Considering a Therapy or Service Assistance Dog for Your Special Needs Child? Pros and Cons

Insight into the benefits and practicalities of service assistance and therapy dogs for families with children who have physical disabilities. These dogs can be a joy and a wonderful asset for children with disabilities, but the reality may be more complicated than you expect.

By Deborah Hall

Cute child with special needs hugging a therapy dog.Dogs and children... if you are anything like me, you believe passionately that this is a combination made in heaven. There is something about the relationship that seems inherently designed for good things. For a child with a disability and all the accompanying challenges most face, a dog can be even more magical. And this is why the idea of acquiring an assistance dog for a child makes a lot of sense and is, on paper at least, very appealing. However, the actuality of such a step is far more complex and much harder than it appears at first glance.

Obviously each child presents a separate set of challenges, as does each family situation, dog, disability, etc. So anybody who is at all interested in looking into getting an assistance dog for a child with a disability (or even just a companion or therapy dog) should collect information on their own and not rely on generalities. But, in this brief article, I will address some of the more generic 'realities' about such an endeavor.

First of all, let's differentiate between 'assistance or service dog', 'companion dog' and 'therapy dog'. Terms are not always used consistently but, for our purposes here, these are the definitions:

Assistance or Service Dog

An Assistance or Service Dog is trained to perform specific physical tasks to assist a person with a disability, such as opening doors, turning on lights, retrieving dropped items, carrying things, and alerting to sounds. These dogs are normally trained and certified by assistance dog organizations and have full public access rights under the ADA law. (NOTE: there have been some cases where the public access rights of assistance dogs for children have been challenged. I am not an attorney or an expert on these matters so I cannot advise about them, but it is something I've encountered in my work in this field and feel it deserves mention here.).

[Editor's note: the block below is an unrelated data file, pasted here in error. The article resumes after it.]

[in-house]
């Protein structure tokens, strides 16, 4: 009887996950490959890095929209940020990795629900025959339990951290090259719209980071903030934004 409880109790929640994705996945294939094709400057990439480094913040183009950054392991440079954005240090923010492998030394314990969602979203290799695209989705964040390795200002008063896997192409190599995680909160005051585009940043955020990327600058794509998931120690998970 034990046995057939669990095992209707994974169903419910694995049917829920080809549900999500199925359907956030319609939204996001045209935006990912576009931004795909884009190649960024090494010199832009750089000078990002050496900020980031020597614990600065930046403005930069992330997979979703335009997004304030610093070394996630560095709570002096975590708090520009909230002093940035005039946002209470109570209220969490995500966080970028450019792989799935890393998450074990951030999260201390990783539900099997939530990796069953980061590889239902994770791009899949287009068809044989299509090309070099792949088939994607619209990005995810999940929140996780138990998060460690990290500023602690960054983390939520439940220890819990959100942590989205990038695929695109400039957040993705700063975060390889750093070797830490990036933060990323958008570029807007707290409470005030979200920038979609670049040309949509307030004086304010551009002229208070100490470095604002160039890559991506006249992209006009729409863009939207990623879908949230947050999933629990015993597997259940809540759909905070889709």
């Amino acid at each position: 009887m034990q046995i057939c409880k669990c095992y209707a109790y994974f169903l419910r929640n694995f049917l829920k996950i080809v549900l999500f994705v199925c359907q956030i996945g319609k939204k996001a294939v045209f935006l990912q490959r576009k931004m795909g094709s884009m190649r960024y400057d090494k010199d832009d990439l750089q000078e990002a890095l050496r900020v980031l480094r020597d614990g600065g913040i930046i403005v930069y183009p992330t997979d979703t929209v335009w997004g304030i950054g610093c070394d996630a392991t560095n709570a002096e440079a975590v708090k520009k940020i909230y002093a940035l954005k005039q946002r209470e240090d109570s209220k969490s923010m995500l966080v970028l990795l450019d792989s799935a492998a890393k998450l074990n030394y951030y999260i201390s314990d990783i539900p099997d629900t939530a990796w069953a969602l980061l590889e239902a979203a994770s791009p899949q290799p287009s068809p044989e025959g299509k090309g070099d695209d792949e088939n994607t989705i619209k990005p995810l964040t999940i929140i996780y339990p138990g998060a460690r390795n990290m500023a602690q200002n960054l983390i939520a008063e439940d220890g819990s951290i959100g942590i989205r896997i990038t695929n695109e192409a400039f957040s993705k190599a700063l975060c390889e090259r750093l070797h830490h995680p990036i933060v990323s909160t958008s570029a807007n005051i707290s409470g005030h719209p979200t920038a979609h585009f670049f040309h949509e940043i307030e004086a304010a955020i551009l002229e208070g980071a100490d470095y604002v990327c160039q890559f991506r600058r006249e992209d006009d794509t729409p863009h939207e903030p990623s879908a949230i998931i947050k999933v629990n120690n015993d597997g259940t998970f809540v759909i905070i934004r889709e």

Therapy Dog

A Therapy Dog is trained in basic obedience that provides companionship but does no specific tasking. These dogs are often graduates of assistance dog organizations and especially suited for this work because of temperament. They normally do not have public access rights and work mostly in the home. However, they are often invited to accompany the child into public places.

Companion Dog

A Companion Dog is a family pet with no specific training or certification. They do not have public access rights. If you are going to adopt a dog for this purpose, without going through a therapy/service dog organization, it recommended that you carefully select the dog breed or breeds in its mix. You consult with a vet or one of the therapy/service dog organizations to confirm that you are choosing a breed or assortment of breeds that offers the characteristics and traits that will best meet your child's needs.

Boy with Down Syndrome holds up card which reads "sit" while therapy dog sits.All three of these kinds of dogs will, if partnered correctly with children, provide the most important service of all: love, affection, acceptance, and companionship to children too often disenfranchised and lonely. In fact, in many cases, having a four-legged furry 'best pal' will act as a social magnet, attracting other children, and therefore promoting positive relationships that might otherwise be difficult to achieve. Children with disabilities are 'different' and those 'differences' are sometimes seen by peers as 'negatives'… something to be afraid of or uncertain about. However, a child with a canine partner, while also seen as 'different' is seen as 'different' in a good and appealing way. So not only does the child have the comfort, security, and benefits of a loyal best friend in their dog, but they often acquire more human friends because of the dog.